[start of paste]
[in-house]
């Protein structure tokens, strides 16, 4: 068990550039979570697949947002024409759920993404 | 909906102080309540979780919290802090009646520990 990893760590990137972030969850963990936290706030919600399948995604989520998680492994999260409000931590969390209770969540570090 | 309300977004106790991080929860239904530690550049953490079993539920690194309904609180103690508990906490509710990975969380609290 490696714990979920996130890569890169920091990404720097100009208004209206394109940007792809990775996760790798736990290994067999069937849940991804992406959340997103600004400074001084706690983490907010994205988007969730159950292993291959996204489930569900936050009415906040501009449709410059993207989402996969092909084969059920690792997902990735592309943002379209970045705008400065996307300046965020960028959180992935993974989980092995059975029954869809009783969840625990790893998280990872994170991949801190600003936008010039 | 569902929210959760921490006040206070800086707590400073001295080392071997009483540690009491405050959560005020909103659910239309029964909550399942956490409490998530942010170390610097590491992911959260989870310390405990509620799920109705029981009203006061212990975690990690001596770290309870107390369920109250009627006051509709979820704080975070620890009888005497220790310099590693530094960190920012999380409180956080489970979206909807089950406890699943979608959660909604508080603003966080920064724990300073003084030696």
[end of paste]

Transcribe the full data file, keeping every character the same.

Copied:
[in-house]
């Protein structure tokens, strides 16, 4: 068990550039979570697949947002024409759920993404 | 909906102080309540979780919290802090009646520990 990893760590990137972030969850963990936290706030919600399948995604989520998680492994999260409000931590969390209770969540570090 | 309300977004106790991080929860239904530690550049953490079993539920690194309904609180103690508990906490509710990975969380609290 490696714990979920996130890569890169920091990404720097100009208004209206394109940007792809990775996760790798736990290994067999069937849940991804992406959340997103600004400074001084706690983490907010994205988007969730159950292993291959996204489930569900936050009415906040501009449709410059993207989402996969092909084969059920690792997902990735592309943002379209970045705008400065996307300046965020960028959180992935993974989980092995059975029954869809009783969840625990790893998280990872994170991949801190600003936008010039 | 569902929210959760921490006040206070800086707590400073001295080392071997009483540690009491405050959560005020909103659910239309029964909550399942956490409490998530942010170390610097590491992911959260989870310390405990509620799920109705029981009203006061212990975690990690001596770290309870107390369920109250009627006051509709979820704080975070620890009888005497220790310099590693530094960190920012999380409180956080489970979206909807089950406890699943979608959660909604508080603003966080920064724990300073003084030696």